“False facts are highly injurious to the progress of science, for they often endure long”
Charles Darwin 1871
Cutting new supply estimates
Despite the election result, we have only made slight changes to our supply forecast, and these are focused on the 2019-2022 period. The underlying assumption is that there will be enough policy to get to 50% renewables by 2030.
It should be obvious that forecasting unannounced new supply is likely to be wrong. More wrong even than betting odds and opinion polls, or forecasting who is going to win a race. Still we think having a view on how much new supply there will be is important.
Also, the break up by state and by fuel is even more problematic. Still they are our estimates. We expect to revise them often.
Notwithstanding that the solar industry is deeply unhappy with the Queensland government’s new rules on qualified electricians being relegated to the apprentice status of carrying solar panels and notwithstanding that the CFMEU can hold itself partly responsible for the Coalition doing so well in that state, we still anticipate that the new entity Cleanco will run at least a 400MW reverse auction over the next year. .
We anticipate that Cleanco will use that to notionally provide pumping power for the 550MW Wivenhoe station. It remains possible, but less so, that Genex’s pumped hydro and solar project will also get up.
NSW remains short of power and despite transmission constraints we think 600MW of unannounced new supply over 2-3 years remains entirely possible.
We’ve cut back in Victoria, but the state is still on the short side of power and there are many projects that would like to go ahead.
Excluding 250MW of Barkers Inlet and the 100MW upgrade of Bayswater, we also have 6.4GW of wind and solar projects expected to start commissioning in May 2019 or later. This includes the already or just about to commission Tailem Bend, Bannerton, Hayman, Collinsville, Bungala Stage 2 and Murrawarra projects .
So, in short, ITK still looks for over 8GW of new supply in total and that’s only up to 2022 when Liddell closes. More detail is on the website.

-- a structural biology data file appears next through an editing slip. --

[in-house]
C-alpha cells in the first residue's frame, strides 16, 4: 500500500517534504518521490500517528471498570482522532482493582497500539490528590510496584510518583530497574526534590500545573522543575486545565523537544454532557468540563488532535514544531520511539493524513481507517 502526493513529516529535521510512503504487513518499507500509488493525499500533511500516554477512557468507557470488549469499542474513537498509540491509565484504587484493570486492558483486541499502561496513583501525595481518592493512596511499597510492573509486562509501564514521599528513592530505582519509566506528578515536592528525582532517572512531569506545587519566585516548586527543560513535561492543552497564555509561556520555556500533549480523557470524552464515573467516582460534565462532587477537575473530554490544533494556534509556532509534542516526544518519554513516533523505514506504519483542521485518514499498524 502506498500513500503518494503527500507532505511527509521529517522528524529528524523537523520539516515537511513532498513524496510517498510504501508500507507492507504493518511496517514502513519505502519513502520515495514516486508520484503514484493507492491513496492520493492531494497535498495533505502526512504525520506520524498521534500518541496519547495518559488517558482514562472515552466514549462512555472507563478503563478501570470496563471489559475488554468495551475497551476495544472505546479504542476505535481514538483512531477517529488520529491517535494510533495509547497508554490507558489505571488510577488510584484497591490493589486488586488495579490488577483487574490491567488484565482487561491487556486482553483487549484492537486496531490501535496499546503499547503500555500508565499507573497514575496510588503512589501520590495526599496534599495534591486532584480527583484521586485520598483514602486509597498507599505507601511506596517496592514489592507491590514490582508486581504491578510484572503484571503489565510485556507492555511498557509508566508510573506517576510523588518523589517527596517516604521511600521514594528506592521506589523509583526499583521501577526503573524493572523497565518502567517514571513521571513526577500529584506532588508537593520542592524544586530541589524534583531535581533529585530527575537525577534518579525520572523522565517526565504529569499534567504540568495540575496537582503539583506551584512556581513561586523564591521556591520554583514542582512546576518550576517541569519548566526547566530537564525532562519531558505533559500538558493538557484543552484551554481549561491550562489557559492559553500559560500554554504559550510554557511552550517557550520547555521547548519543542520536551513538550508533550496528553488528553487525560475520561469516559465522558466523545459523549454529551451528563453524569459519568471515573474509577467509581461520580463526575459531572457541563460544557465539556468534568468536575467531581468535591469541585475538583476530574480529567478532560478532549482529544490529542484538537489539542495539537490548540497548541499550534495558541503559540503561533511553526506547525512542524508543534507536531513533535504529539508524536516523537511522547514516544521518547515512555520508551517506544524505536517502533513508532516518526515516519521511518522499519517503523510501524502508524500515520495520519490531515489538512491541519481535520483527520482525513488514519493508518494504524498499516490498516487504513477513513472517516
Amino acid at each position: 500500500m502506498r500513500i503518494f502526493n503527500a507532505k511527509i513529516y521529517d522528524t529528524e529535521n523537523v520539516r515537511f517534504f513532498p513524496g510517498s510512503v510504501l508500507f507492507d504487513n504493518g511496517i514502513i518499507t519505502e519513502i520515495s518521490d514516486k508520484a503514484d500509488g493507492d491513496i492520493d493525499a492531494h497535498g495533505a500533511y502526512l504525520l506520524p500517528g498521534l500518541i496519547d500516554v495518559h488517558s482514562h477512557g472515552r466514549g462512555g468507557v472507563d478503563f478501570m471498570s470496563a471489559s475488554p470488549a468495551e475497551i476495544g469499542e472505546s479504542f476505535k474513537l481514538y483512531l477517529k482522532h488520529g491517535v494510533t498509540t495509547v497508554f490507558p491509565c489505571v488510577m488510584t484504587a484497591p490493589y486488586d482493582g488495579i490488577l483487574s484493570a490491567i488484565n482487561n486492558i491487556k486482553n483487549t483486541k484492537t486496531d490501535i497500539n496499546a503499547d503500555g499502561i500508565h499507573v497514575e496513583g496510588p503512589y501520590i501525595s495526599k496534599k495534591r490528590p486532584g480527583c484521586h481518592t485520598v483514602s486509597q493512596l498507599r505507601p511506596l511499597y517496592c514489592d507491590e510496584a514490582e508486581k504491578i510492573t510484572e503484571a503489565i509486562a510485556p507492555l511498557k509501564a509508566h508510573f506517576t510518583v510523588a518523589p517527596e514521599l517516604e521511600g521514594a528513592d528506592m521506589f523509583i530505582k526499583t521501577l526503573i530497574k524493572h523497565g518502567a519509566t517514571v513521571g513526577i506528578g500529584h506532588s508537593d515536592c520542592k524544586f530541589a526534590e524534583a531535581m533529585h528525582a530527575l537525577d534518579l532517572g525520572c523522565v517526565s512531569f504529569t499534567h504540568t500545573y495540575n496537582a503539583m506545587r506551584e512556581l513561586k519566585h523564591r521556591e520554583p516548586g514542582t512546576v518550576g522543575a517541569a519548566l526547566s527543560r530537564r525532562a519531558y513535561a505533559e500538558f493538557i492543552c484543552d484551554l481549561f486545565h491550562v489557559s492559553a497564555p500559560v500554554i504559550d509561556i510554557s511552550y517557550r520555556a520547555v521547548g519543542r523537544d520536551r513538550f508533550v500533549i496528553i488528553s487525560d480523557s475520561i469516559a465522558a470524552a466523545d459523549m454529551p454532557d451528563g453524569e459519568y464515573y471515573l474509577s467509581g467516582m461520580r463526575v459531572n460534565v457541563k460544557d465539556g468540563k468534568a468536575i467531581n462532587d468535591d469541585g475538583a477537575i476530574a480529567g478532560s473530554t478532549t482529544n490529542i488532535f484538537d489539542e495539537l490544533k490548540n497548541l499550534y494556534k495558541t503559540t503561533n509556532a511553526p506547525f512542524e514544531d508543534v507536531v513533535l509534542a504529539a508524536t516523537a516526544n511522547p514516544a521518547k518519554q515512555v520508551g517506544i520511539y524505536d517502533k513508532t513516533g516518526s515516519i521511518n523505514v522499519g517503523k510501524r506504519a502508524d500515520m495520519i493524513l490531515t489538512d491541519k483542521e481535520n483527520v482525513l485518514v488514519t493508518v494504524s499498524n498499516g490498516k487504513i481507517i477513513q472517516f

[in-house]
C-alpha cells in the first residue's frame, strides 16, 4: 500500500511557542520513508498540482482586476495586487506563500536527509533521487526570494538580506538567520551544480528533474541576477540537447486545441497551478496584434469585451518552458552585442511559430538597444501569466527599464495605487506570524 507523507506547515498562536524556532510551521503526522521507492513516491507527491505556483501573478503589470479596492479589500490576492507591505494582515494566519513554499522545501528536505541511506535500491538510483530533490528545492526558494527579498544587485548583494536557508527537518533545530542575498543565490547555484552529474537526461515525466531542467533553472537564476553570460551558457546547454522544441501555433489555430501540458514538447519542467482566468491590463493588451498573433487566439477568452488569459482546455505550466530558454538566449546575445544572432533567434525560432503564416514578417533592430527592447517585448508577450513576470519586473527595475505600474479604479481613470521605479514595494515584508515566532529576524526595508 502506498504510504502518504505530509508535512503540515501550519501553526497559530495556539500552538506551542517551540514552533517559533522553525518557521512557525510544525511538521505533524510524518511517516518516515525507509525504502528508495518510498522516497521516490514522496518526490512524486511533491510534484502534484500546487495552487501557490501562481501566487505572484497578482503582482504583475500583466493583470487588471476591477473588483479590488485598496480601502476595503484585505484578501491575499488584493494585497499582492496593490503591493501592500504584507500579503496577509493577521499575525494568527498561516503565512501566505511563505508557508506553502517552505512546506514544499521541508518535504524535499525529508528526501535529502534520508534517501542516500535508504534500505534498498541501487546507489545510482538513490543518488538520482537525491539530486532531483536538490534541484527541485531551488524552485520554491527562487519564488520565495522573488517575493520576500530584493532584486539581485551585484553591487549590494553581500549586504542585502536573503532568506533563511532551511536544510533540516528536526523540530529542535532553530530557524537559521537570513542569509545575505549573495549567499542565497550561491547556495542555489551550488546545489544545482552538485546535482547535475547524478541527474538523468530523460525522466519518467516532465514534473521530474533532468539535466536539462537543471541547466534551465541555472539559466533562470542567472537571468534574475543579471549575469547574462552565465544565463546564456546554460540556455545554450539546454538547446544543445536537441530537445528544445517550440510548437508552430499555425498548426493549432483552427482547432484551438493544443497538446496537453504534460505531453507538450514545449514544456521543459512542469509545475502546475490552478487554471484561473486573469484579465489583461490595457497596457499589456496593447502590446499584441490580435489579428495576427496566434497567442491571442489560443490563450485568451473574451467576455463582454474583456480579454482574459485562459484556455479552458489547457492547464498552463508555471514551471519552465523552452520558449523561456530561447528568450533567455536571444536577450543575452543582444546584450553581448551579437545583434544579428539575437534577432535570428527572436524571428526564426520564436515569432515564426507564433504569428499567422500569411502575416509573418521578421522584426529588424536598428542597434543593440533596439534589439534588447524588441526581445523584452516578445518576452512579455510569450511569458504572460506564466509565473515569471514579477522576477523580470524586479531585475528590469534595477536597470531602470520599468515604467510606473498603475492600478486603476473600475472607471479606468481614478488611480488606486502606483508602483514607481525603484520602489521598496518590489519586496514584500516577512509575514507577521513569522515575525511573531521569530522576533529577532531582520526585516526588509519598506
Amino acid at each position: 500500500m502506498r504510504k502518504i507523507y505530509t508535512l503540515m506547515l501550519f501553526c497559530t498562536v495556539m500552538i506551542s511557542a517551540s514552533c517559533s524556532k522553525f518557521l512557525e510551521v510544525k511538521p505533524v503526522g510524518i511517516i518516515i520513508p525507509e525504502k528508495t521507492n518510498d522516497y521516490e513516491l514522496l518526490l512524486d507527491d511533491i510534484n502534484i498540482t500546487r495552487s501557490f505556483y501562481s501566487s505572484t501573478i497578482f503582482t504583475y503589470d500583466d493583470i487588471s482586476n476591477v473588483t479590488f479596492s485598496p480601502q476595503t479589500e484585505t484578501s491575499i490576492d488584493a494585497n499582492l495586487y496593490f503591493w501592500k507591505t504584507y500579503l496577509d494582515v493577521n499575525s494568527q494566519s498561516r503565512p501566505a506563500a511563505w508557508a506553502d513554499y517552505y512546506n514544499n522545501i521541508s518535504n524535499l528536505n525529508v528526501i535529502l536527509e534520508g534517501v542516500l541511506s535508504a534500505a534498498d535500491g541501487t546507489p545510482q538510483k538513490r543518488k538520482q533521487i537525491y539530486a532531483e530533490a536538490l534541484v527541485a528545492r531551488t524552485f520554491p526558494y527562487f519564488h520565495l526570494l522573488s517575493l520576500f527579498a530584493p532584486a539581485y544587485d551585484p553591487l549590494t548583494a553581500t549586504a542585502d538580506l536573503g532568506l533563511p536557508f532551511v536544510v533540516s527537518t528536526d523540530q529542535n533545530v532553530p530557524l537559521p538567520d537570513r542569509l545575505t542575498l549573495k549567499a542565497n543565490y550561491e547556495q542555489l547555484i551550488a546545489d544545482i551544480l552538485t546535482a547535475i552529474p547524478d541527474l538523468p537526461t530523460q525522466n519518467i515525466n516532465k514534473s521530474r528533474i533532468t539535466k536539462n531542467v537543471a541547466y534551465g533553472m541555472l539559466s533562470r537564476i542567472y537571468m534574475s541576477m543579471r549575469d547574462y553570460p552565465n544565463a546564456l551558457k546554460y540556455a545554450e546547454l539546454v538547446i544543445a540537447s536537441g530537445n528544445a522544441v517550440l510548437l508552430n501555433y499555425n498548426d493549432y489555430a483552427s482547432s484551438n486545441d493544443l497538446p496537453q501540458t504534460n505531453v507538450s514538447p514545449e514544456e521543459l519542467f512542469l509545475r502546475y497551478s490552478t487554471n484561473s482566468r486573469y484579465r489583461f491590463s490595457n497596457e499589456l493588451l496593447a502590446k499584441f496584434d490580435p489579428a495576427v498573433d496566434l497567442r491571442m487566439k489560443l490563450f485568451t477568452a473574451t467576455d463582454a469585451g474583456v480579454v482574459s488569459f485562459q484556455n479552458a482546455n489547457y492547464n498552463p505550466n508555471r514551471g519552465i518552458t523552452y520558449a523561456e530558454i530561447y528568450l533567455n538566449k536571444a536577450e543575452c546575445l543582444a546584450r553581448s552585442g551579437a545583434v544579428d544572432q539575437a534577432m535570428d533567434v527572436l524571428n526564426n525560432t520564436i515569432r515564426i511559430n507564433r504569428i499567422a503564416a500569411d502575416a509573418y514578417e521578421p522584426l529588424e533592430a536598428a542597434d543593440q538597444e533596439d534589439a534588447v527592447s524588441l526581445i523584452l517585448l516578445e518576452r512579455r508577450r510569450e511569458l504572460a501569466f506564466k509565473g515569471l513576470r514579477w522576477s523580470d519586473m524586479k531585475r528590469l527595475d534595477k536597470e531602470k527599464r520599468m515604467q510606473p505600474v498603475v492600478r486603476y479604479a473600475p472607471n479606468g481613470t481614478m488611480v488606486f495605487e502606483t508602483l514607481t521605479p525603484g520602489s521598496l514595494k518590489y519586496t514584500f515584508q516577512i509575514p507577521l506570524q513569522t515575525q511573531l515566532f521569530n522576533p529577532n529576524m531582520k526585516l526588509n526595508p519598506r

ESB wants to action the ISP
If we assume that federal politics won’t impact the personnel, culture or path that electricity market and reform takes place in the NEM, that is via the National Electricity Law, COAG Energy Council delegating to the ESB which runs the system with AEMO/AEMC/AER then there remains a huge number of long- and short-term changes running through the system.
The most primary of these over the next couple of years, and prior to 5 minute settlement is the ISP (Integrated System Plan). As recently as last Friday, the ESB released a document: ESB converting ISP to action.
As readers may aware, the Integrated System Plan [ISP] is becoming the prime planning document for AEMO. It essentially proposes new transmission lines be built and the creation of some Renewable Energy Zones [REZ]. In ITK’s view if the REZ are “declared” it will provide a pathway to reducing MLF risk for future generation developments.
As the ESB stated in Friday’s release:
“The ISP identifies and prioritises an optimised least cost portfolio of integrated system investments to maintain the reliability and affordability of the energy system as it transitions to lower emissions and more distributed generation”
The ESB has also prepared a paper proposing an underwriting fund to accelerate development of Group 1 transmission projects.
The ESB is now looking at formally replacing the National Transmission Delopment Plan with the ISP. In part, this means changing the role of the Regulatory Investment Test [RIT]
Again to directly quote the ESB:
“It is important to recognize in this approach that the ISP is a system wide least cost optimisation while the current basic approach to RIT-T tests has an individual project focus. “
We won’t go further into the ESB report, but it’s good reading for those interested in development of transmission. ITK considers that getting enough transmission in place in a timely fashion is one of the keys to transitioning the NEM to a largely renewable future. We make no bones about that. Never have.
The market action
Spot prices are softer than last year, but we have passed the annual seasonal low in demand and start to move into winter.
Compared to last year, only Australian bond rates have fallen materially. Coal prices remain high, but lower than they were.
Generation by fuel
The key point is the fall in hydro generation, a low of 6TWh annualized compared to PCP and offsetting 2/3 of the growth in VRE. We are also moving rapidly into the seasonal lows for solar and wind is just starting to pick up.